The market was broadly down on Monday. However, shares of RadioShack (NASDAQOTH:RSHCQ) rose by more than 3.3% in a difficult market environment as investors reacted positively to the company's Super Bowl ad. It's nice to see the company recognizing its problems and even making fun of itself, but RadioShack has a long way to go before it can be considered a convenient investment opportunity.
The '80s called: They want their store back
RadioShack's spot features a cashier receiving a phone call and saying to a coworker: "The '80s called: They want their store back." After that, a bunch of popular characters and celebrities from the '80s -- including Hulk Hogan, Alf, and Erik Estrada from CHiPs -- enter a RadioShack store to dismantle it and take away outdated products like VCRs. The ad ends with a renewed and more up-to-date RadioShack store, where customers seem to be testing a smartphone.
The ad generated a lot of attention, and it was a smart move by the company. Not only due to its resonance, but also because it admits the company's problems and promises customers that it will implement the necessary changes to regain the relevancy RadioShack has lost over the years.
However, RadioShack's difficulties go well beyond its communication strategy, and the successful Super Bowl ad is hardly enough reason to believe in a viable turnaround for the company.
RadioShack has been affected by stagnant sales and falling profit margins over the last several years, the company is losing money as of the third quarter of 2013, and there is no sign of a turnaround at this stage.
Sales during the quarter ended on Sept. 30 fell by 10.3% to $805.4 million versus $898 million in the same period of 2012. Same-store sales collapsed by 8.4% year over year, and profit margins fell during the quarter as the company reduced prices and accelerated its merchandise assortment changes.
RadioShack is trying to reposition the brand, improve customer experience, and revamp product assortment to turn sales around. At the same time, management intends to increase operational efficiency and financial flexibility. Those targets are not easy to reach on a stand-alone basis, and they represent a formidable challenge when considered in conjunction.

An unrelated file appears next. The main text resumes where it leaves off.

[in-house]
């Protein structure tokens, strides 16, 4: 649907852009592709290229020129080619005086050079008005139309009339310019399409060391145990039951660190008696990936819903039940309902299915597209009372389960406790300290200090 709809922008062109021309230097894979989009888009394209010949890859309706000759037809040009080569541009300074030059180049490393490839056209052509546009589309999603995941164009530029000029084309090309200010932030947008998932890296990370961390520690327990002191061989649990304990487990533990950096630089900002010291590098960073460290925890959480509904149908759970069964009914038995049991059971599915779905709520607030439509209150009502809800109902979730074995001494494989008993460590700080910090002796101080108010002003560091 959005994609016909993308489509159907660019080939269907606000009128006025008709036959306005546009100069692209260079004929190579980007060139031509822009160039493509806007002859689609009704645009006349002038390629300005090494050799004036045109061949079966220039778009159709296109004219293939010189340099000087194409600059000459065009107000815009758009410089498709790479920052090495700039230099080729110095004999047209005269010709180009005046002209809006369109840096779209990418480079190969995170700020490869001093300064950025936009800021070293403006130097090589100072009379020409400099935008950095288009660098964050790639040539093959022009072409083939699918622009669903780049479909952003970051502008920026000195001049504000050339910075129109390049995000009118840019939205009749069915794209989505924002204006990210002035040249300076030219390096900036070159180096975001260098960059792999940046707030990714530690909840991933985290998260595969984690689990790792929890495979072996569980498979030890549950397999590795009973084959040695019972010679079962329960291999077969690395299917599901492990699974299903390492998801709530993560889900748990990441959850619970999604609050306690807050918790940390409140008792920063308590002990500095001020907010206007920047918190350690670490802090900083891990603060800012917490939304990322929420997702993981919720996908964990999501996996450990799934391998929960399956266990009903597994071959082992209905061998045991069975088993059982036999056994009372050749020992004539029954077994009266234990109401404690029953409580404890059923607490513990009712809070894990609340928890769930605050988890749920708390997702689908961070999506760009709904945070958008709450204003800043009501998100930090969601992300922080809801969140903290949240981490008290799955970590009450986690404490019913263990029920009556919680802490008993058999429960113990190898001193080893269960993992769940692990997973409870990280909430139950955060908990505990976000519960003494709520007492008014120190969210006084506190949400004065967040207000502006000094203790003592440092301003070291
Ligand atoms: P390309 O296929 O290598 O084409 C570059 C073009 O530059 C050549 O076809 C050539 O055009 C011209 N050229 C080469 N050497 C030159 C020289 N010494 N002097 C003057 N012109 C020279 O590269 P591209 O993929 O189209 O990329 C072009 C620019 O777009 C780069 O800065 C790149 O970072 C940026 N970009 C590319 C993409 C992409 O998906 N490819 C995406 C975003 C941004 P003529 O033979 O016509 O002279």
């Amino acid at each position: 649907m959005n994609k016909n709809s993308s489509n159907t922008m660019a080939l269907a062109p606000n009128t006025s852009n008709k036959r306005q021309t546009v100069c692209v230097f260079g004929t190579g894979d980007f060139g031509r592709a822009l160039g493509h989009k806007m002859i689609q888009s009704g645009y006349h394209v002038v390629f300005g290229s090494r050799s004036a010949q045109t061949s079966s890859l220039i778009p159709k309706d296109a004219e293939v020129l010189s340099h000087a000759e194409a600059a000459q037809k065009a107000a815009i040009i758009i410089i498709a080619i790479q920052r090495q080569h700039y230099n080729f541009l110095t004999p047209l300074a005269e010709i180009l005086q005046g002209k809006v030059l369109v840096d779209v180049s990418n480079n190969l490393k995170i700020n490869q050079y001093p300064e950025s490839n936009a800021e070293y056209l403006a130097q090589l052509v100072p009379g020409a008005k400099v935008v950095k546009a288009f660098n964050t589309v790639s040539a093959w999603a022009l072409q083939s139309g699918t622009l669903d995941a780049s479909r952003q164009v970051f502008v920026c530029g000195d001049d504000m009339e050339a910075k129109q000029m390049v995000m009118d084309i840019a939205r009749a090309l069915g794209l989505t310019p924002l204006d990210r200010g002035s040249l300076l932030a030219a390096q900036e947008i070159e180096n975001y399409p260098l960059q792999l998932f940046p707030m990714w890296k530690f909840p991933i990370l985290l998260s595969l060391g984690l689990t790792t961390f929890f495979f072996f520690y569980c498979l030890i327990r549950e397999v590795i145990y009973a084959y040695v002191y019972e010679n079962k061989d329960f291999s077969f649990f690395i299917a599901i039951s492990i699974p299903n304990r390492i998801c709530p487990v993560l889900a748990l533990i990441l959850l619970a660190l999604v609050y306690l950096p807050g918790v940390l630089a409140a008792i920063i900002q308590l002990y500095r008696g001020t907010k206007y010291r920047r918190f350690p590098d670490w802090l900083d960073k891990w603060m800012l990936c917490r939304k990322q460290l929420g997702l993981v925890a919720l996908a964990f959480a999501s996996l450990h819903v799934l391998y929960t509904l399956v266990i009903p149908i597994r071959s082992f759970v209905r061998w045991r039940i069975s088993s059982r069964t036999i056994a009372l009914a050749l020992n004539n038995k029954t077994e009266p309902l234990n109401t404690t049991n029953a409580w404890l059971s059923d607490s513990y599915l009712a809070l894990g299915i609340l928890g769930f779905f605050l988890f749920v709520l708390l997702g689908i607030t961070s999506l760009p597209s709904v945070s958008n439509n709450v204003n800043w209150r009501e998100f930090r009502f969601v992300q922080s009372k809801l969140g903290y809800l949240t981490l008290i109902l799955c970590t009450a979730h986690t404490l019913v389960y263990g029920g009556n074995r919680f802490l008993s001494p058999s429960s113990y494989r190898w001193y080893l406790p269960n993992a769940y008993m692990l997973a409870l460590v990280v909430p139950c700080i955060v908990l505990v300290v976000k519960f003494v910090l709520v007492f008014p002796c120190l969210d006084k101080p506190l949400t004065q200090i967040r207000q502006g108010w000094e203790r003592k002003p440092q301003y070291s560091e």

In December, RadioShack announced a new five-year financing deal for $835 million, which the company plans to use to refinance existing debt and provide approximately $200 million of incremental liquidity. Financial risk seems to be under control by now, but it's hard to tell what the future will bring for the company.
Against the trend
Electronics retailers are facing some truly challenging headwinds as consumers turn to online players like Amazon.com (NASDAQ:AMZN) in the search for convenient prices and a comfortable experience.
Major electronics retailers like Best Buy (NYSE:BBY) are reporting dismal performance lately. The company announced that domestic comparable-store sales declined by 0.9% during the nine-week period ended on Jan. 4, while total revenue fell by 2.6% and total domestic sales declined by 1.5%.
The only strong spot in Best Buy's sales report was a big increase of 23.5% in online sales, but the figure also shows that the online channel is a crucial competitive factor in the industry, and Amazon is the indisputable leader when it comes to e-commerce.
Amazon delivered lower-than-expected sales for the fourth quarter of 2013, but the company seems to be clearly gaining market share in different retail categories, especially in electronics. Electronics and general merchandise -- EGM -- sales in North America increased by 25% annually to $10.65 billion during the quarter, far outpacing its competitors in the business.
Consumer spending has been weak over the last several quarters, and online retailers like Amazon are rapidly gaining market share versus traditional players. The context is not very helpful at all when it comes to RadioShack and its turnaround possibilities.
RadioShack needs much more than funny ads if it's going to turn the business around. Falling sales and negative margins are a serious risk for investors, and industry trends like rising competitive pressure from online retailers represent a remarkable challenge for companies in the business. The Super Bowl ad was a smart move, but it hardly changes anything when it comes to evaluating an investment position in RadioShack.
Andrés Cardenal owns shares of Amazon.com. The Motley Fool recommends and owns shares of Amazon.com. Try any of our Foolish newsletter services free for 30 days. We Fools may not all hold the same opinions, but we all believe that considering a diverse range of insights makes us better investors. The Motley Fool has a disclosure policy.